Chicago mayoral race: Lightfoot to lose re-election bid, CNN predicts as crime concerns rise


Chicago Mayor Lori Lightfoot lost her bid for a second term on Tuesday, failing to make it to the top-two runoff in the latest show of growing concerns about crime in one of the nation’s largest cities.

Paul Vallas, a longtime public schools superintendent who ran on a tough-on-crime message, and Brandon Johnson, a Cook County commissioner backed by progressives and the Chicago Teachers Union, will advance to an April runoff in CNN projects.

Tuesday’s municipal election marked the first time in 40 years that Chicago has resigned its mayor. Lightfoot was unable to overcome years of battles with police and teachers unions, a spike in violent crime during her administration and Chicago’s slow recovery from the Covid-19 pandemic.

Lightfoot conceded Tuesday night, telling supporters that she is now “rooting and praying for the next mayor of Chicago.”

Vallas built his campaign around a pro-police, tough-on-crime message — one he emphasized in celebratory remarks after Lightfoot called on Vallas and Johnson to concede.

“We will have a safe Chicago. We’re going to make Chicago the safest city in America,” Vallas said.

The big question over the next five weeks is whether Vallas’ more conservative message will attract enough support to win in a city where nearly 83% of the vote in the 2020 presidential race went to the Democratic ticket.

Johnson, in his speech on Tuesday night, showed the first signs that he will seek to consolidate the liberals who supported other candidates in the nine-person field. He mentioned each candidate by name.

“If you voted for one of these other candidates, I want you to know that I’m running to be your mayor, too,” Johnson said.

Because no candidate is within 50 percent of Tuesday’s election, the top two of the nine candidates on the ballot advance to the April 4 runoff.

Lightfoot, the first black woman and the first gay man to serve as mayor of a major city often underrated by conservatives in national debates about violence and gun control, emerged as an aggressive reformer promising a break from corruption and club governance. long marked Chicago politics.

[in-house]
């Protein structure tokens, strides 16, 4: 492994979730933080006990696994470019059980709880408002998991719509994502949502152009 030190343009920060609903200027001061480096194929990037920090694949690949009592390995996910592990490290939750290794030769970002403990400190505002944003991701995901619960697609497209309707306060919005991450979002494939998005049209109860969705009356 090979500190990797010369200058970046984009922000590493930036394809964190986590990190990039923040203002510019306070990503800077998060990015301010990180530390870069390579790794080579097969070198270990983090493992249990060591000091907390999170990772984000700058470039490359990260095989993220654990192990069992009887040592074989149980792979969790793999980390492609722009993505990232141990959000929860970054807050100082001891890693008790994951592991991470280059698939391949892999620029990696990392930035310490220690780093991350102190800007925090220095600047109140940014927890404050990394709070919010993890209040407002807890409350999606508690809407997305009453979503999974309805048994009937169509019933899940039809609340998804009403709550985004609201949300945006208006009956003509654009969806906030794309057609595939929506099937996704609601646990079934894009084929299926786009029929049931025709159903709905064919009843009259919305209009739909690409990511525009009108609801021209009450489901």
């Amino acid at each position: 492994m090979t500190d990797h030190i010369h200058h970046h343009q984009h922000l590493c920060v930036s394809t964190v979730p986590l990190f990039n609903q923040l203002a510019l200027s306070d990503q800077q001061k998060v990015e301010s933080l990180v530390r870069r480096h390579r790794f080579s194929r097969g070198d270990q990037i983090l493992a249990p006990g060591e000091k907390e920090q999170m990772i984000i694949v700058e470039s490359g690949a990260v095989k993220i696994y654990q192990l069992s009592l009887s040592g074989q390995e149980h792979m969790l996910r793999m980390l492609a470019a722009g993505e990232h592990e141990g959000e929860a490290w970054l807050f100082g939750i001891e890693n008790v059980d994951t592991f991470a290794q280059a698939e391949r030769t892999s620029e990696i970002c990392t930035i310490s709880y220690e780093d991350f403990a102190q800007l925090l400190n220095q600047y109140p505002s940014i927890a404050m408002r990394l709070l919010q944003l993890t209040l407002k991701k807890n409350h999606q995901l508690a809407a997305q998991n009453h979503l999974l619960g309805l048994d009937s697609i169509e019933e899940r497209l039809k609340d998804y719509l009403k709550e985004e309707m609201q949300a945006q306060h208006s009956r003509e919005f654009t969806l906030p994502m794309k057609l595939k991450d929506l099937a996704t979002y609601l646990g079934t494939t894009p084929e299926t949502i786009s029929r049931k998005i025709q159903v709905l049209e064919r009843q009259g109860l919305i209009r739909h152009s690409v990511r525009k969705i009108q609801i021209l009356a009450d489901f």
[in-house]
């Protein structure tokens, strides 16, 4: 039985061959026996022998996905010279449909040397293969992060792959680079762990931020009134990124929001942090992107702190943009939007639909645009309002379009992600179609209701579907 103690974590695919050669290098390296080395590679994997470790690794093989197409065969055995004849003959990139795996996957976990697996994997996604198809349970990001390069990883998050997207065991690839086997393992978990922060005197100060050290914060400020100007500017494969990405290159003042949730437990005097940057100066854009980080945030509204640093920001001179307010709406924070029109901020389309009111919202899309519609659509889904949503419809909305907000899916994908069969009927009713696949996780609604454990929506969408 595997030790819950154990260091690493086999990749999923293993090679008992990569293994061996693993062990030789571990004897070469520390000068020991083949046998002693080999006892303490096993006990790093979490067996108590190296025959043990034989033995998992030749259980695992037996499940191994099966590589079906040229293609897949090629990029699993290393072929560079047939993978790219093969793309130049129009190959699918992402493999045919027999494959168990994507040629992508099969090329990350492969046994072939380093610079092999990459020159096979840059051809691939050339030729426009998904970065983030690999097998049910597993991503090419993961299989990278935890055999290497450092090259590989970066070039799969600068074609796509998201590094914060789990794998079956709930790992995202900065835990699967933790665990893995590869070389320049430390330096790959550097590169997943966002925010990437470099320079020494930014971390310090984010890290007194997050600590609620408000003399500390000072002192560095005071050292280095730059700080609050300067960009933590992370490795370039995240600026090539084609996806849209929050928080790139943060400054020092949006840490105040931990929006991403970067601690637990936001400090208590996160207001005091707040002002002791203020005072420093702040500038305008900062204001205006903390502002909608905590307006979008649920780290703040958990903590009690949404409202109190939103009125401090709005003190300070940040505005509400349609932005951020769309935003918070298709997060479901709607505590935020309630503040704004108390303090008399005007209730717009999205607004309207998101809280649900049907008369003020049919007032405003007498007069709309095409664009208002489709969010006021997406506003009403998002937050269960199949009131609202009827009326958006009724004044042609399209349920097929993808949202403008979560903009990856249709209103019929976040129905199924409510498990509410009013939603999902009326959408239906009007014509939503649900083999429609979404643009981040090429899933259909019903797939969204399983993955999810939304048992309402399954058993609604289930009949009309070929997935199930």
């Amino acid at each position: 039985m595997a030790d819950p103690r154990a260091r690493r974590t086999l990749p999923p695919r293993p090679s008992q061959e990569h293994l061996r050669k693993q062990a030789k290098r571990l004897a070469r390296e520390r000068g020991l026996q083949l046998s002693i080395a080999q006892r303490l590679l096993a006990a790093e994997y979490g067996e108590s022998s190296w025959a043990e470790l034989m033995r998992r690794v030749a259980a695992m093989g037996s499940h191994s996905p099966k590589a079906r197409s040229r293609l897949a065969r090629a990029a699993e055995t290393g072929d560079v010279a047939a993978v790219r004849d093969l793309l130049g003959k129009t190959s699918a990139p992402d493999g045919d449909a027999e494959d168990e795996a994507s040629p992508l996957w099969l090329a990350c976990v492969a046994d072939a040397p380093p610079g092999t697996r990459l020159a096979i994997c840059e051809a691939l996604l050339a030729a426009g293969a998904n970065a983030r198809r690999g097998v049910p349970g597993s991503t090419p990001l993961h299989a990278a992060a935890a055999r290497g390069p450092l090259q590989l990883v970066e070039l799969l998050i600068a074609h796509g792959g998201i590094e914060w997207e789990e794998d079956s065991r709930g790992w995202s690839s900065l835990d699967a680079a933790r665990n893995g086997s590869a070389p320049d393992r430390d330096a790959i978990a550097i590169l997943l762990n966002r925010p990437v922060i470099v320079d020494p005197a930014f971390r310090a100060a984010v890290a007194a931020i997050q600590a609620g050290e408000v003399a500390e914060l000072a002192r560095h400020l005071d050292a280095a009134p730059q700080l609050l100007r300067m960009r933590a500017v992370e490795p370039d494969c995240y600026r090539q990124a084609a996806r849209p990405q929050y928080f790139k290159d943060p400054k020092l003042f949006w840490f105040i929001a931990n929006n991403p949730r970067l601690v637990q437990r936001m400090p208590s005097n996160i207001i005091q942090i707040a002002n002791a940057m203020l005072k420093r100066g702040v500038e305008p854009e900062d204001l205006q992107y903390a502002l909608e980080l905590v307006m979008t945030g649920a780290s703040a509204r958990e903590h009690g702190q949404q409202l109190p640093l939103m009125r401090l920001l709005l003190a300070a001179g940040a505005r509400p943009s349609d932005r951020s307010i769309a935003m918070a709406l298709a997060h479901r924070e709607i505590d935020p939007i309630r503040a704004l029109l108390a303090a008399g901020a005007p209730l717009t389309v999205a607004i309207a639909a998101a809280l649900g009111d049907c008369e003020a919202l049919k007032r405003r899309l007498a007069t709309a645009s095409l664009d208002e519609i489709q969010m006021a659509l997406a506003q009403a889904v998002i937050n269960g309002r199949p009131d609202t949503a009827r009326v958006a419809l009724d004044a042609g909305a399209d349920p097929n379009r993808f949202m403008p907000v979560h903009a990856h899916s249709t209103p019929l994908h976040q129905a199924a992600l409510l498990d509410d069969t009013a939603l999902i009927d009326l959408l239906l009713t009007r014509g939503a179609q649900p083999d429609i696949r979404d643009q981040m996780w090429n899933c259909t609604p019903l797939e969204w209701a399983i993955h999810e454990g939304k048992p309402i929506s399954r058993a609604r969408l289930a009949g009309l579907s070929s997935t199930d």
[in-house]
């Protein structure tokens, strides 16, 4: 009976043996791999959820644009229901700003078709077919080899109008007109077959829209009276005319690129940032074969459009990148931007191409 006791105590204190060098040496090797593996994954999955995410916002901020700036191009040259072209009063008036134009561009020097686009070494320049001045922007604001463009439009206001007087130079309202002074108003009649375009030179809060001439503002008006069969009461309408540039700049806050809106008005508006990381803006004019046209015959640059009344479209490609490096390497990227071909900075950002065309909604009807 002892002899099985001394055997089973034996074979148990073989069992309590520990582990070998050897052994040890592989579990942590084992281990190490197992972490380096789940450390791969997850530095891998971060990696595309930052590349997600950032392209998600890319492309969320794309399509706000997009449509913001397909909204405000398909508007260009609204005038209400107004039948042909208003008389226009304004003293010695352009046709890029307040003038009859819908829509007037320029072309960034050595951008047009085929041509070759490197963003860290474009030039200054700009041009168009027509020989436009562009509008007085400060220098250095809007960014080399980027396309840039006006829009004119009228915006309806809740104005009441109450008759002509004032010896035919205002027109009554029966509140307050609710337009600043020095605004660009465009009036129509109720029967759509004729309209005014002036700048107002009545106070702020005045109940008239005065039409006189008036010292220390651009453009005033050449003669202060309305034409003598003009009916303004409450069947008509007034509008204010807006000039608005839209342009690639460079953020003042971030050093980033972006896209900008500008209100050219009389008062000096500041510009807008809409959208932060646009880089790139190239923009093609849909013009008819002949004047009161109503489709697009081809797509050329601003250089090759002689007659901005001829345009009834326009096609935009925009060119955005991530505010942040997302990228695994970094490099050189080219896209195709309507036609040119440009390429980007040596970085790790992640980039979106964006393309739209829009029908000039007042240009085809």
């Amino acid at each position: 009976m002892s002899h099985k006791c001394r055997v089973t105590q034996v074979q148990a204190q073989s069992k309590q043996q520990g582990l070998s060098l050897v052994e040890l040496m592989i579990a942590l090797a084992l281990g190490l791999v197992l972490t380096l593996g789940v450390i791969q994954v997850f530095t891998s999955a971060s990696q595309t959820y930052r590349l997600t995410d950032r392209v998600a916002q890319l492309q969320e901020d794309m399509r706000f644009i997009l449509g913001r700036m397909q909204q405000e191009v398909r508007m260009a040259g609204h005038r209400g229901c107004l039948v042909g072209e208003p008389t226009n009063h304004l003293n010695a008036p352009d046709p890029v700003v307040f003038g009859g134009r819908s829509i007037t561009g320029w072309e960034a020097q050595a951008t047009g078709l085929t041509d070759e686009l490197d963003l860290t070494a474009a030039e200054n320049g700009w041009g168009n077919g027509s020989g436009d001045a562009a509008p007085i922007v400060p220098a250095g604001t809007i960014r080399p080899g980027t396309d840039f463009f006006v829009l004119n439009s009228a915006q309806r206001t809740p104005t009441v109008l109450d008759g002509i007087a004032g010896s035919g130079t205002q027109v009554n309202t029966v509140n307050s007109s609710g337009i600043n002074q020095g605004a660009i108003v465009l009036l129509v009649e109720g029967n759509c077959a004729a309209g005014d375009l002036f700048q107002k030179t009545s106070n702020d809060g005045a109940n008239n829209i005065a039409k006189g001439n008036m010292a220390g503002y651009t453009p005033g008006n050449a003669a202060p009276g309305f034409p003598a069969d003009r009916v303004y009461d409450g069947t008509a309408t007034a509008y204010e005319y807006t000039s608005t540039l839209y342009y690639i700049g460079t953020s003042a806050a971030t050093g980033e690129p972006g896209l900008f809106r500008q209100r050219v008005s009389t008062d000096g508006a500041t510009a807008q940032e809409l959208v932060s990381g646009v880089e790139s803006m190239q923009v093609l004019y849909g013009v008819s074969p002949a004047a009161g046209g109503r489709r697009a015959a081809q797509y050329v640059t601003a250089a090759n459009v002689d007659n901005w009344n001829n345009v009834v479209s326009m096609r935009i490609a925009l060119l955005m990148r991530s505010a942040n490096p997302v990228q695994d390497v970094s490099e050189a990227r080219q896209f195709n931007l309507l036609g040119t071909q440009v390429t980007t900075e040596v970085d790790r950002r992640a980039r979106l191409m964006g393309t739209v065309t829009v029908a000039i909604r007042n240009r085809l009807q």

But years of contentious fights over policing, teacher pay and public safety policies for Covid-19, as well as growing complaints of long waits on Chicago’s public transit system, have left Lightfoot vulnerable, raising the startling prospect of a second city ​​to oust its current mayor. first round of voting.

Lightfoot found herself with few allies in her bid for a second term, and a number of powerful interests turned against her. The Chicago Fraternal Order of Police endorsed Vallas. The Chicago Teachers Union endorsed Johnson. Democratic Gov. JB Pritzker, with whom Lightfoot clashed, dropped out of the race altogether.

More than 507,000 ballots had been cast by the close of polls Tuesday, Chicago elections officials said. More mail-in votes will be added to this total as they arrive.

Concerns about crime and public safety have rocked Chicago. Violence in the city soared in 2020 and 2021. And although shootings and murders have declined since then, other crimes — such as thefts, carjackings, robberies and burglaries — have increased since last year, according to the Chicago Police Department’s at the end of the year 2022 I am REPORTING.

The dynamic was similar to what has played out in other big city municipal elections in recent years. In New York, Mayor Eric Adams won with a pro-police, tough-on-crime message in 2021. But in Los Angeles, voters elected Rep. Karen Bass last year over billionaire developer Rick Caruso, who had raised $100 million in a campaign in which he had focused on a law and order pitch.

Chicago’s municipal elections are nonpartisan, but none of the candidates on Tuesday’s ballot call themselves Republicans. However, Lightfoot tried to portray Vallas in this way. She had attacked her record on crime early in the election campaign and had the support of the conservative police union.

Johnson, meanwhile, ate into Lightfoot’s support among progressives. He once advocated cutting police funding, but has backtracked on that message more recently, arguing that he meant he wanted to increase funding for other priorities, such as mental health treatment.

“Lori Lightfoot hasn’t made Chicago safer, but I will,” she said in one ad. “It’s time to get smart, not just tough.”

This story has been updated with additional information.

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